LOUISVILLE, Ky. — The average person doesn’t live long enough to sample the total range of output of a long-time whiskey distillery. That’s what made a recent tasting of Old Forester bourbons held here so special.
The occasion was put together by Chris Morris, master distiller who is behind today’s expressions of Old Forester (as well as Woodford Reserve) from the Brown-Forman company, in honor of the 162nd birthday of its founder, George Garvin Brown.
More than 100 bourbon connoisseurs gathered in the Victorian elegance of the Filson Historical Society headquarters to sample a selection of six Old Forester whiskies in a timeline tasting that ranged from 1916 to 2008.
Such a lineup would be difficult enough to arrange for any brand, given the scarcity of old whiskies, but it was accomplished with the assistance of Michael R. Veach, Filson’s Special Collections Assistant and a member of the Bourbon Hall of Fame since 2006 who said he has found rare whiskies through auctions and private sales.
Old Forester was founded in 1870 by Brown. It survived Prohibition when his son, Owsley Brown, obtained one of only 10 federal licenses to continue selling whiskey — for medicinal purposes. Thus, Brown-Forman is the only existing U.S. company in the spirits and wine business that has spanned pre-, during and post-Prohibition periods.
Since 1902, Old Forester — which began as a blend of other people’s whiskies — has been distilled by Brown-Forman at three successive facilities. The yeast strain used today was isolated in 1929 when Brown and his cohorts needed to restart fermentation after other strains died out during Prohibition.
Here’s a brief look at the timeline tasting:
— 1916 Old Forester: This bourbon was distilled in 1916, the year before
George Garvin Brown died, but languished in wood barrels for 22 years, forgotten during Prohibition. After so long in the wood, it is a unique bourbon: 100 proof, a very dark color with a smell of molasses and lots of oak. Heavy in tannins, with notes of prune and bittersweet chocolate but none of the signature caramel and vanilla for which bourbon is known. Surprisingly, it was quite palatable.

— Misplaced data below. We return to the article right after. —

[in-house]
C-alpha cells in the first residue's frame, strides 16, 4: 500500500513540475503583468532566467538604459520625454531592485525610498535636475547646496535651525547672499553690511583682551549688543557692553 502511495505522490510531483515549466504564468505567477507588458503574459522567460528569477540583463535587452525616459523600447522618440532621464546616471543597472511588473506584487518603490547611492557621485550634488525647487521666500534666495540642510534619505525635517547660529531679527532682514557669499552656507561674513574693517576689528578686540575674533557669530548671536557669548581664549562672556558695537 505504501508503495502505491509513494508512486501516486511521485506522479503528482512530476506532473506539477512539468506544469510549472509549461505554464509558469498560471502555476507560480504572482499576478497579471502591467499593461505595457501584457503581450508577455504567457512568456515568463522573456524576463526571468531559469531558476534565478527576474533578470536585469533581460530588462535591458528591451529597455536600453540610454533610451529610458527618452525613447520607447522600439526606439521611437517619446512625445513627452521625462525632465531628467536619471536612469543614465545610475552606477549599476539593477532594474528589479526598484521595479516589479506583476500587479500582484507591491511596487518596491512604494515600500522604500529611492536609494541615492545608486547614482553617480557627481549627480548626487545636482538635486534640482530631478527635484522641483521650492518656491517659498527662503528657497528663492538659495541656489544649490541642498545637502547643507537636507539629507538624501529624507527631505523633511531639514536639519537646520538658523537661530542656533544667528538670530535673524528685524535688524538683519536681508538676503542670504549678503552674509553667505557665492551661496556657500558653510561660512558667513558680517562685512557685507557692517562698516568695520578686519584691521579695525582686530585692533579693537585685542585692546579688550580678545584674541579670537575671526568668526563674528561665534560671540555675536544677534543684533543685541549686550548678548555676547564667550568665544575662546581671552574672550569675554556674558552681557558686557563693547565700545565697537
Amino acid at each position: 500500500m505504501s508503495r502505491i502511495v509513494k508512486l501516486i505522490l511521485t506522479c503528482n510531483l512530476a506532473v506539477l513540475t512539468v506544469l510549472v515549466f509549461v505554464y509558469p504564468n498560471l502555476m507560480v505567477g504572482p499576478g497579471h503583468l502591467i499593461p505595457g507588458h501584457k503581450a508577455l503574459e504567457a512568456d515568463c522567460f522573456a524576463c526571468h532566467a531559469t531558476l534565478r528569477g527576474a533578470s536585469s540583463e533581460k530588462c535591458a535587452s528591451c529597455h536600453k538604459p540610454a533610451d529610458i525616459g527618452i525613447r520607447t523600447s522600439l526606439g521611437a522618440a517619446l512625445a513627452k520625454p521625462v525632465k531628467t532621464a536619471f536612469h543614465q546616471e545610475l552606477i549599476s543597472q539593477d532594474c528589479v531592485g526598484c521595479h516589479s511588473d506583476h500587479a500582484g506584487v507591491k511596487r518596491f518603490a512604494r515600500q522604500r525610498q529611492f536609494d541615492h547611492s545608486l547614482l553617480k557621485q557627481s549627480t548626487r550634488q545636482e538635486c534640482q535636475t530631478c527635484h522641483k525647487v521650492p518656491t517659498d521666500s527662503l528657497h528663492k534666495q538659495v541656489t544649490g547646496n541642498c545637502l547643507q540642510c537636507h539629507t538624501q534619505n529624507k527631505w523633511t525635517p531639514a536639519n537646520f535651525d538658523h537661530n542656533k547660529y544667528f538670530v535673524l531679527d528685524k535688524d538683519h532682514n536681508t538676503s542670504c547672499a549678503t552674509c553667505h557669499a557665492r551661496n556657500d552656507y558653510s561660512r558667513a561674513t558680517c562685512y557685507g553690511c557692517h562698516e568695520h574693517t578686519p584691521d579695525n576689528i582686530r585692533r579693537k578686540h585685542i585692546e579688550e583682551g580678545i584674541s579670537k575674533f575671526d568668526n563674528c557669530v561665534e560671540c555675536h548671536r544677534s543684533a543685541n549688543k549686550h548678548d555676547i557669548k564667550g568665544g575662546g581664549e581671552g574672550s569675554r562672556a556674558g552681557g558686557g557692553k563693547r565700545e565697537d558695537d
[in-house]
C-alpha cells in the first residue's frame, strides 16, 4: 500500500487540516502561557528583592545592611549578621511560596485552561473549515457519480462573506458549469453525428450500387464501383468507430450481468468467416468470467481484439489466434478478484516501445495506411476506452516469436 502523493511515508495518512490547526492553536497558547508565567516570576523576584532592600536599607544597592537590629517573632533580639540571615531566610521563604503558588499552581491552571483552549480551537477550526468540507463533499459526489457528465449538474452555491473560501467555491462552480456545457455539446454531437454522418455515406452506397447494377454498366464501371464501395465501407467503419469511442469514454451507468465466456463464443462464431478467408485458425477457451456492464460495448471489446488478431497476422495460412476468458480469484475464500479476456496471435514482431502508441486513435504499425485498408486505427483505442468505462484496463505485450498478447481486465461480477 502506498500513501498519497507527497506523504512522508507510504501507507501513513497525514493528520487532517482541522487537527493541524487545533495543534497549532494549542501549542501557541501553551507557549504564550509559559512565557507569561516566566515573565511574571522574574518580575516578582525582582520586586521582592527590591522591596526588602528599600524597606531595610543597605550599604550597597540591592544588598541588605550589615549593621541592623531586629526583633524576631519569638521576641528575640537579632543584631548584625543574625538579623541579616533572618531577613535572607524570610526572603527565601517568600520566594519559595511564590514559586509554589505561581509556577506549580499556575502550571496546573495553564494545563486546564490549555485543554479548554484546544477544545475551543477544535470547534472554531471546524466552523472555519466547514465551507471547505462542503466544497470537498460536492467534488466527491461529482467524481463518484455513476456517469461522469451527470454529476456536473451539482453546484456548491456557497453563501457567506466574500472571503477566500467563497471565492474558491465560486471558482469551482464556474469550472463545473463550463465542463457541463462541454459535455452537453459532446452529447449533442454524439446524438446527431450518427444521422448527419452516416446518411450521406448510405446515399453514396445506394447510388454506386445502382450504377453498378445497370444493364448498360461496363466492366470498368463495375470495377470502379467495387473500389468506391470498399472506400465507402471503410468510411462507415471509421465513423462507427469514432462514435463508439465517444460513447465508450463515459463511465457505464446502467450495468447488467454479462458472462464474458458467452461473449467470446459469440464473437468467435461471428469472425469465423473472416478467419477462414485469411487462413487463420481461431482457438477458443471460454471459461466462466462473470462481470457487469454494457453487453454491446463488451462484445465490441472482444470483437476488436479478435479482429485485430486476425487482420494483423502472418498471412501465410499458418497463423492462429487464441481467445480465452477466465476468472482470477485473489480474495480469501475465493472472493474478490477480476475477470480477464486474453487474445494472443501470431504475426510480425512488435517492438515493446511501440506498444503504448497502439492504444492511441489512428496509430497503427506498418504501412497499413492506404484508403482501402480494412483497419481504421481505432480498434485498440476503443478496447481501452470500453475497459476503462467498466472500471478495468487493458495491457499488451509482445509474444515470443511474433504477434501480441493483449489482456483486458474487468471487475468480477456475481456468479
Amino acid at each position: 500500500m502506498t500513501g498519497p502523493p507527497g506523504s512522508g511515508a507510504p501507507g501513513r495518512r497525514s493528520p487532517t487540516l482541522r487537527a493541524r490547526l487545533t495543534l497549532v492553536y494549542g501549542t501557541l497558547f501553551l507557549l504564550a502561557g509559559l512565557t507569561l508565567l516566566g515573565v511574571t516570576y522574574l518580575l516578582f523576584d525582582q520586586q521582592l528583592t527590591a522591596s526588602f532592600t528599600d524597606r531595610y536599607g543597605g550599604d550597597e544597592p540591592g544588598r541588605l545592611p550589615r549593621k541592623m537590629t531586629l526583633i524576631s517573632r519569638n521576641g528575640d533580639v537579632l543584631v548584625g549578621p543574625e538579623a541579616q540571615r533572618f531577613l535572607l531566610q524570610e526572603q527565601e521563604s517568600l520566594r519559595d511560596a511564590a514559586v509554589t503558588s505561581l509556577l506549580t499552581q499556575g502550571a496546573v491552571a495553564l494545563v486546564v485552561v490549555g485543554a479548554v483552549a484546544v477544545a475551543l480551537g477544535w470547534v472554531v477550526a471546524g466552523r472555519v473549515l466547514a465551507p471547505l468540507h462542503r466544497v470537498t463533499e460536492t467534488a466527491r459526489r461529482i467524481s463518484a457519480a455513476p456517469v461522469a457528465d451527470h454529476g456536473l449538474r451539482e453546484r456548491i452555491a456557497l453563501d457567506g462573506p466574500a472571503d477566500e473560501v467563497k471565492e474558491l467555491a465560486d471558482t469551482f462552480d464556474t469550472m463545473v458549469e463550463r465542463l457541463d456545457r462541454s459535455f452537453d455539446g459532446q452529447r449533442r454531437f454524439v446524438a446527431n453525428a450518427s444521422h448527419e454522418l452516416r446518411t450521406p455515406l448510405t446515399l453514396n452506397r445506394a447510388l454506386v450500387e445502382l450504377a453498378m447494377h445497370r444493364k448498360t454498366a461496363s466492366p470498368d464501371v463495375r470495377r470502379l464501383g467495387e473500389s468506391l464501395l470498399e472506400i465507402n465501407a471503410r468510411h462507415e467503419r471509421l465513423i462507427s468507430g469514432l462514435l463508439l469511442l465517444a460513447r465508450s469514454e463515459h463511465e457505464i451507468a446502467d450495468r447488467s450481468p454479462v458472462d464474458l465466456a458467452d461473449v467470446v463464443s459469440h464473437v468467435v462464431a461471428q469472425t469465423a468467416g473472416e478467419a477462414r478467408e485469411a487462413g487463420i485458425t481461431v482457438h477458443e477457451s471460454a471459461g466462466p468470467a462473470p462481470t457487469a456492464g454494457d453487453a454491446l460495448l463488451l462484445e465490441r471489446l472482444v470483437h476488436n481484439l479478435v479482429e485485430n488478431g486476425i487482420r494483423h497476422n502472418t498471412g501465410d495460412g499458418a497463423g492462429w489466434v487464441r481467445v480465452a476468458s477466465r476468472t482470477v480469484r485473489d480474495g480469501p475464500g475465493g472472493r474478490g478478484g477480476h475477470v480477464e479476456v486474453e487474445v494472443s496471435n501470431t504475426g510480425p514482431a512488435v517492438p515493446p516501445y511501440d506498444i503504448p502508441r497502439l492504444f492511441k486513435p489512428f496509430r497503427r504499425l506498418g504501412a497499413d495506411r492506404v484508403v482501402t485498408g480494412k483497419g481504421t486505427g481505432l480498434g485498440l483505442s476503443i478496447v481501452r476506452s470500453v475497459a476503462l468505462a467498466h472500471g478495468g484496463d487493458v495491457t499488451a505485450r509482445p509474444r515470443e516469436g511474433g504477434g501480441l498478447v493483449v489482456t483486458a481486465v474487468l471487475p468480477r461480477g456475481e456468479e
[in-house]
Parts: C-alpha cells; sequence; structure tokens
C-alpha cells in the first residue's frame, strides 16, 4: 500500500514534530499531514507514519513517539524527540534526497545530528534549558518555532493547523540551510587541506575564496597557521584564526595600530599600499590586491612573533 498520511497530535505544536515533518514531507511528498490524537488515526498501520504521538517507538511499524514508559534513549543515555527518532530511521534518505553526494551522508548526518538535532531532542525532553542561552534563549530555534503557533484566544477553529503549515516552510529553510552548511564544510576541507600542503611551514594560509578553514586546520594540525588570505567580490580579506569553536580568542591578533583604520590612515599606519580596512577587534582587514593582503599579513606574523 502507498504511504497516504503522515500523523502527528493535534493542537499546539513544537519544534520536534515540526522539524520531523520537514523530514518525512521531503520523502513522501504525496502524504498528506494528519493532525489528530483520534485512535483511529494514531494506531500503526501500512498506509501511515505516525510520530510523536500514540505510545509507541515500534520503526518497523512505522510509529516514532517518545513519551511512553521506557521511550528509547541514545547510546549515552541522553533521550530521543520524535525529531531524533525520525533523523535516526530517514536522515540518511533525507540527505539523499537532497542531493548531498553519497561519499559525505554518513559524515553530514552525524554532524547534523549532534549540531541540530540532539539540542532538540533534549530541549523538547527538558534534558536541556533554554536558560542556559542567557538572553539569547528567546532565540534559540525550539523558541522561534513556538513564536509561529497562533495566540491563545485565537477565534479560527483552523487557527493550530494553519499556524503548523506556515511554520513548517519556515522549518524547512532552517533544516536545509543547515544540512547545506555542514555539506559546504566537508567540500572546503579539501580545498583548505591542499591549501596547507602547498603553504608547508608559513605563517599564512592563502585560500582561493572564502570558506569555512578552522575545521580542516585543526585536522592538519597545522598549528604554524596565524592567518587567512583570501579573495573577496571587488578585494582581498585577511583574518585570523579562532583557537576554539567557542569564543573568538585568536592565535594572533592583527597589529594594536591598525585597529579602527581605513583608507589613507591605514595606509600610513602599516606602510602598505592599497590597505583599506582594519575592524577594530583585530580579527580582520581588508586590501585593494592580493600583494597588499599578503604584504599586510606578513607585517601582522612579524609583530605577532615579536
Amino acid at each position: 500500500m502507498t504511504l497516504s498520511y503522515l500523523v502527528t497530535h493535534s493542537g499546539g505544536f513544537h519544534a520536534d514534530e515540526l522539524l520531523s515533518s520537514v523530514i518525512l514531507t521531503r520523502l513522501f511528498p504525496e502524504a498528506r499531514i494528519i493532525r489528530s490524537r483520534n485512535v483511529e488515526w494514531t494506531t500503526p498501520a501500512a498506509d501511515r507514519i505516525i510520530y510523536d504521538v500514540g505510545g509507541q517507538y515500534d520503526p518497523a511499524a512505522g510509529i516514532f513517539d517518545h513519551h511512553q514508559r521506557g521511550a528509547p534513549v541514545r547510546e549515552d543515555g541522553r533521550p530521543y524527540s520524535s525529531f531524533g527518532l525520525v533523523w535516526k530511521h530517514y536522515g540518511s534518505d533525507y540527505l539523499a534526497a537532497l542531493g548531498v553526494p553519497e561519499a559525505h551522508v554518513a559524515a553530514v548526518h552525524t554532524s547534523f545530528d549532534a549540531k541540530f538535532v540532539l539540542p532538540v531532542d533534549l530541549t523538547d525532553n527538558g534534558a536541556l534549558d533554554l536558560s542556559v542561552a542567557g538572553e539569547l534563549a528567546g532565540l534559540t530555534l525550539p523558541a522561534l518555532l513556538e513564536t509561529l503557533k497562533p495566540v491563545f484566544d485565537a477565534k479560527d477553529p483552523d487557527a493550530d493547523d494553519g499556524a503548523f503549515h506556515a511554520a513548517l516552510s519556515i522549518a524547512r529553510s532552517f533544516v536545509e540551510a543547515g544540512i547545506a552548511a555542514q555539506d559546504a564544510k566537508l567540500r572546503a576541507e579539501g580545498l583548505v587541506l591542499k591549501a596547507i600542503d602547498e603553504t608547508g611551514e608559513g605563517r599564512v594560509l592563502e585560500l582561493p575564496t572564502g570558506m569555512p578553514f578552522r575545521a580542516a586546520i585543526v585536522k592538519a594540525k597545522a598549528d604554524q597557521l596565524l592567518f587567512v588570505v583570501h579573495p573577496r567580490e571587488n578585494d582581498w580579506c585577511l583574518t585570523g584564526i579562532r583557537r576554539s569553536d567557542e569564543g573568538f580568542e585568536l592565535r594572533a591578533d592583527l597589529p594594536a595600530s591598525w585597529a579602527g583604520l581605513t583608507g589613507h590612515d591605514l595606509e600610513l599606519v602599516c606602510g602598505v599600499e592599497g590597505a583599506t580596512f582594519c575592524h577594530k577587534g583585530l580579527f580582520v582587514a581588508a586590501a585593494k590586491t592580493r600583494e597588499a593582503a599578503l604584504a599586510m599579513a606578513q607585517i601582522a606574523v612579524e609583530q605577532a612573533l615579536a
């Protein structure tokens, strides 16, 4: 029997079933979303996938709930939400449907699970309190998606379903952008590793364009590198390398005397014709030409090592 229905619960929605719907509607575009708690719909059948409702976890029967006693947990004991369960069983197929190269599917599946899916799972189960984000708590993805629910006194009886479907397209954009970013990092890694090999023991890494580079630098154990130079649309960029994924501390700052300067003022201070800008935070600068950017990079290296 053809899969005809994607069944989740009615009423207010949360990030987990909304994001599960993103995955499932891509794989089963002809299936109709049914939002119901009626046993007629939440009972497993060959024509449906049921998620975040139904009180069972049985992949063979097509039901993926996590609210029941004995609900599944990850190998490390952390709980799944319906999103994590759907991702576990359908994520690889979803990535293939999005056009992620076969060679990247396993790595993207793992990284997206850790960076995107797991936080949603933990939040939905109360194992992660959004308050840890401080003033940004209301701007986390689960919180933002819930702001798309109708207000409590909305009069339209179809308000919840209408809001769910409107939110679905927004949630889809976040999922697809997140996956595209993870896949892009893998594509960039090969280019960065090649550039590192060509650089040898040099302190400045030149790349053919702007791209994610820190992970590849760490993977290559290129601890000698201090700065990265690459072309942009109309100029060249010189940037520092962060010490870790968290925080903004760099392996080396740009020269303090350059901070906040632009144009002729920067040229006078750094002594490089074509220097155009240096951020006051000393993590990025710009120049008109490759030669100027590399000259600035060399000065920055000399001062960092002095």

— 1933 Old Forester President’s Choice: This single barrel expression was the first post-Prohibition bourbon from Brown-Forman. It carried a golden color and spicy notes with the expected caramel and vanilla notes. Rich and oaky, in the classic dry bourbon style.
— 1992 Old Forester: This is the Old Forester that dipped to 86 proof and came from the present distillery in Shively, Ky. A milder, softer flavor profile and light amber color differentiate it from the long-time run of Old Forester bourbon. Brown spices, wood, caramel and tobacco notes are prevalent and this expression tastes more of rye than its predecessors.
— Today’s Old Forester 86 Proof: Even more amber in color than earlier versions. Soft and sweet yet with a pleasant bite of spice carried along with the traditional vanilla, caramel and oak notes.
— Old Forester Signature: This is the 100 proof modern expression that Chris Morris calls “a salute to the original.” It is a blend of mingled seasons and goes back to the dark orangey color and less sweetness, leaning instead toward more spice, wood and fruit. It’s a cool, calm bourbon with no burn.
— Old Forester Repeal Bourbon: This one-time, limited-release expression created to mark the anniversary of Prohibition’s repeal, is a classic bourbon with its vanilla, caramel and brown sugar notes and orange-amber coloring, but it is much more complex than that. A definite note of chocolate and berries gives it a chocolate-covered cherry characteristic.
Orange notes that are suggested by the coloring begin to come through as the whiskey opens up, and the well-oaked liquid carries hints of spice and mint. This is, overall, a warm, crisp, satisfying bourbon. It won’t hit the market until November, however.
(William M. Dowd covers the adult beverage industry online at BillDowd.com.)